California Pet Sellers to Pay Taxes on Pet Sales

Pet Sellers are required to pay a pet sales tax on California pet sales

The California Board of Equalization today began notifying pet associations and pet and feed stores that they are required to report and pay a pet sales tax on pet sales to Californians.

The tax board estimates about $14 million in sales tax on pet sales goes uncollected each year because pet sellers are not properly reporting and paying sales tax.

The state requires a pet sales tax payment from pet stores and individual breeders, including backyard breeders, if they make at least two pet sales, regardless of size, within 12 months. Those businesses and individuals are also required to possess a California Seller’s Permit, the tax board reported.

The state requires persons outside of California to register for a permit and report tax if they “deliver pets into California with their own vehicles or are otherwise engaged in business in California.”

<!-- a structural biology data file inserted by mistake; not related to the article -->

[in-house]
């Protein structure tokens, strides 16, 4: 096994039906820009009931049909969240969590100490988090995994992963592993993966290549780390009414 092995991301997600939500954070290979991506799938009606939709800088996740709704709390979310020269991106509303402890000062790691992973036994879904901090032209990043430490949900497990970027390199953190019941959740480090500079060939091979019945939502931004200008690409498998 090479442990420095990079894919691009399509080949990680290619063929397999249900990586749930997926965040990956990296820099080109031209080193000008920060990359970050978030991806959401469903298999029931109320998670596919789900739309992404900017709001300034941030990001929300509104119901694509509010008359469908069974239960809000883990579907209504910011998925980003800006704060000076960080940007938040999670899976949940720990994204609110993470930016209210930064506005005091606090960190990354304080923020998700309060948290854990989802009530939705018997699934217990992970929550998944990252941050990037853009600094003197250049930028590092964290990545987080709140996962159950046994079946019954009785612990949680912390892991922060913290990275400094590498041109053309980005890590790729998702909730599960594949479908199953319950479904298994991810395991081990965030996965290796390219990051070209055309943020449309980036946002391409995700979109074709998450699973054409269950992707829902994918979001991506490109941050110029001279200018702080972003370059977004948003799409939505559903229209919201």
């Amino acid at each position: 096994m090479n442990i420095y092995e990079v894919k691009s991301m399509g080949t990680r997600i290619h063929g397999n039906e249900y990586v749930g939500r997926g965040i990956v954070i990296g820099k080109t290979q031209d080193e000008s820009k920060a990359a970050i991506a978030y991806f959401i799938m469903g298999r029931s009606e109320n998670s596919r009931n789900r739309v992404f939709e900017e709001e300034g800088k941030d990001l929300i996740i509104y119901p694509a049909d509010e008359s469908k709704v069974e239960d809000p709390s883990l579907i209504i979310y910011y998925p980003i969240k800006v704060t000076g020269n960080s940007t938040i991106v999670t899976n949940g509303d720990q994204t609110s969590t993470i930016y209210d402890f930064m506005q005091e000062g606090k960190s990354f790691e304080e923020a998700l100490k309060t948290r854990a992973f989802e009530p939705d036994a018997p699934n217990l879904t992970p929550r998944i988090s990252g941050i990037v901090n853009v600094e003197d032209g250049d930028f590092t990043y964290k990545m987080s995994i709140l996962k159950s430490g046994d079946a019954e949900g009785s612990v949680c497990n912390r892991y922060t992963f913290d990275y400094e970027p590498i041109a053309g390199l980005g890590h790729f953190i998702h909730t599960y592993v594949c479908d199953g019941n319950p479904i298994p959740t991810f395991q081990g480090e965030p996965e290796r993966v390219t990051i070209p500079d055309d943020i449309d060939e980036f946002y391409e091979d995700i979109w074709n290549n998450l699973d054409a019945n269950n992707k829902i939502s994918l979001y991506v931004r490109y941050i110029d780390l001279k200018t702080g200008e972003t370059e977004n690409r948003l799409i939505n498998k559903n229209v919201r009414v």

For example, participation in pet shows in California may be considered as being engaged in business in the state, the board wrote in a letter to pet associations and retailers.

In addition, Californian who purchase pets from out-of-state sellers that do not charge use (same as sales) tax are required to report and pay use tax on these purchases on their annual state income tax return.

The tax board provided a detailed explanation of the pet sales tax requirements in its August 2007 publication, “Buying and Selling Dogs, Cats and Other Non-Food Animals.”

That information notes the pet sales tax applies to sales of dogs, cats, pet birds, pet reptiles, tropical fish, chinchillas, guinea pigs, rats, hamsters, mice, monkeys, horses, llamas and even earthworms.

Animal shelters and welfare organizations that charge fees related to animal adoptions are exempt from the pet sales tax requirements.

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